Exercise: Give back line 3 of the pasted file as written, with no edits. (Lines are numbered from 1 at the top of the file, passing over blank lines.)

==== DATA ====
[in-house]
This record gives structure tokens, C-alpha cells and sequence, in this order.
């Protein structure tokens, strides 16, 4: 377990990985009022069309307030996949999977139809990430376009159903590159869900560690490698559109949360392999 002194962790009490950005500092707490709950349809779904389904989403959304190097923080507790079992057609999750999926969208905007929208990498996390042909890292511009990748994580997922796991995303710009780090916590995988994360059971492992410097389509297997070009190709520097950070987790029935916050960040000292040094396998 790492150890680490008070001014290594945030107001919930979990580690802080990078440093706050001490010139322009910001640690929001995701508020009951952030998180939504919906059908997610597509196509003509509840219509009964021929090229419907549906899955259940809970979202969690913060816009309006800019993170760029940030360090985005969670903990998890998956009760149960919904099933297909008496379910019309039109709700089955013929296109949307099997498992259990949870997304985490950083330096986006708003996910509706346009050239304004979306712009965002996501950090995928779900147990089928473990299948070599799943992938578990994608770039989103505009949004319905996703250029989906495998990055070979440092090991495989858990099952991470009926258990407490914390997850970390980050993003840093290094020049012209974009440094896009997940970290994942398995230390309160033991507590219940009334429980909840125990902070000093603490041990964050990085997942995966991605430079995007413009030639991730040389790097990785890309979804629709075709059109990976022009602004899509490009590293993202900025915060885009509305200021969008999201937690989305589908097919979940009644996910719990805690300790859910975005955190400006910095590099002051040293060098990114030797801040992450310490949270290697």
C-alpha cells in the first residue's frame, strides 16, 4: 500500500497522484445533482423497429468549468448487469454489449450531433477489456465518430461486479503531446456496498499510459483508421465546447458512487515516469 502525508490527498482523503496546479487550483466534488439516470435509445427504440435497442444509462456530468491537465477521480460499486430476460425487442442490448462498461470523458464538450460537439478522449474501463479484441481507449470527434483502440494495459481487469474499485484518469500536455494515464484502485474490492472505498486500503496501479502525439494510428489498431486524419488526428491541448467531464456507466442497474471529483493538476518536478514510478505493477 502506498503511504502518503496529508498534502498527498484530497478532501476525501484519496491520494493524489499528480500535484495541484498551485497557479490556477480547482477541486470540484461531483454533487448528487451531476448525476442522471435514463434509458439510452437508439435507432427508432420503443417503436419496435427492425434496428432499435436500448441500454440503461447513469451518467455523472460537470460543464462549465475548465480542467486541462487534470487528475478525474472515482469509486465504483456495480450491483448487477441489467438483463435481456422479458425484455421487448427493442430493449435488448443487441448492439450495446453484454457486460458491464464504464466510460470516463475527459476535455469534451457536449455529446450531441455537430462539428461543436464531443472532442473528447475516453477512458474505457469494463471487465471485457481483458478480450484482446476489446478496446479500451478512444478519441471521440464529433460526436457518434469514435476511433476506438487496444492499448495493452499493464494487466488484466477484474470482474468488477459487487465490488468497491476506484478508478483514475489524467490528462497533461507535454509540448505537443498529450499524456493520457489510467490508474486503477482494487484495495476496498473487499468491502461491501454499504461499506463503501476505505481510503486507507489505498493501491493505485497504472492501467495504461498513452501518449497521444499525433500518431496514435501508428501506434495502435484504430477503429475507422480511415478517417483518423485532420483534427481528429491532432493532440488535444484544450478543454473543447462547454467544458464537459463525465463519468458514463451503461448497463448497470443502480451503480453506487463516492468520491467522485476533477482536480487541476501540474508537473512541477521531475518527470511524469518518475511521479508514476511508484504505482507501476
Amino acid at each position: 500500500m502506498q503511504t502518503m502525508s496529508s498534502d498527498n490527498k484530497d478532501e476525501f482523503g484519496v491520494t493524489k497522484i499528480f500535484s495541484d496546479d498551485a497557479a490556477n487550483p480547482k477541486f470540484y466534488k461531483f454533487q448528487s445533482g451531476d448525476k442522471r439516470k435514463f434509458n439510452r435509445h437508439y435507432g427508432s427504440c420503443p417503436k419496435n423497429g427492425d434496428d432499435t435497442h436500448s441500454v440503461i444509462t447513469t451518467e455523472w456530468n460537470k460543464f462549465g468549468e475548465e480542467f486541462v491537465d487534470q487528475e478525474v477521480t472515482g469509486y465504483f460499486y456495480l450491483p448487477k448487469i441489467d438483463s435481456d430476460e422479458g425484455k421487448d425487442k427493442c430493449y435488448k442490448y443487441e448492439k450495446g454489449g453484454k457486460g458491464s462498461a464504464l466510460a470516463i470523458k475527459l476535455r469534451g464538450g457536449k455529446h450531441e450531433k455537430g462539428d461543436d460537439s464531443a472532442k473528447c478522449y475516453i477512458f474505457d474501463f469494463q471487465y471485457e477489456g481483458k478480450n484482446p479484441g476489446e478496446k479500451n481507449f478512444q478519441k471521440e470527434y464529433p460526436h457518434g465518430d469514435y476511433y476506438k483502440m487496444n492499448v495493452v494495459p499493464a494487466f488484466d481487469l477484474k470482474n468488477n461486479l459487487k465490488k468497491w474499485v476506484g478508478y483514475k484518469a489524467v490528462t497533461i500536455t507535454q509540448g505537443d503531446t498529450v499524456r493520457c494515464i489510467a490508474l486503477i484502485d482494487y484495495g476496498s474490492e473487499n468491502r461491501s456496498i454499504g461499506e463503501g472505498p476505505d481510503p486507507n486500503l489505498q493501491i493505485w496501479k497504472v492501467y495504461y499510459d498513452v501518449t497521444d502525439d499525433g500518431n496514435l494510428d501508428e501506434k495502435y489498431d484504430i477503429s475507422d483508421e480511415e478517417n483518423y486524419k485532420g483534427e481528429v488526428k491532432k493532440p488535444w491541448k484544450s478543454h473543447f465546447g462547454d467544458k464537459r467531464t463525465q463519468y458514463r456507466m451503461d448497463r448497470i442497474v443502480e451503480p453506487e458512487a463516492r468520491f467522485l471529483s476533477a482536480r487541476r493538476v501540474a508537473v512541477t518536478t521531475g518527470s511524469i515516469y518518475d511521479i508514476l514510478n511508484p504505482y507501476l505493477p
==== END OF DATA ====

């Protein structure tokens, strides 16, 4: 377990990985009022069309307030996949999977139809990430376009159903590159869900560690490698559109949360392999 002194962790009490950005500092707490709950349809779904389904989403959304190097923080507790079992057609999750999926969208905007929208990498996390042909890292511009990748994580997922796991995303710009780090916590995988994360059971492992410097389509297997070009190709520097950070987790029935916050960040000292040094396998 790492150890680490008070001014290594945030107001919930979990580690802080990078440093706050001490010139322009910001640690929001995701508020009951952030998180939504919906059908997610597509196509003509509840219509009964021929090229419907549906899955259940809970979202969690913060816009309006800019993170760029940030360090985005969670903990998890998956009760149960919904099933297909008496379910019309039109709700089955013929296109949307099997498992259990949870997304985490950083330096986006708003996910509706346009050239304004979306712009965002996501950090995928779900147990089928473990299948070599799943992938578990994608770039989103505009949004319905996703250029989906495998990055070979440092090991495989858990099952991470009926258990407490914390997850970390980050993003840093290094020049012209974009440094896009997940970290994942398995230390309160033991507590219940009334429980909840125990902070000093603490041990964050990085997942995966991605430079995007413009030639991730040389790097990785890309979804629709075709059109990976022009602004899509490009590293993202900025915060885009509305200021969008999201937690989305589908097919979940009644996910719990805690300790859910975005955190400006910095590099002051040293060098990114030797801040992450310490949270290697």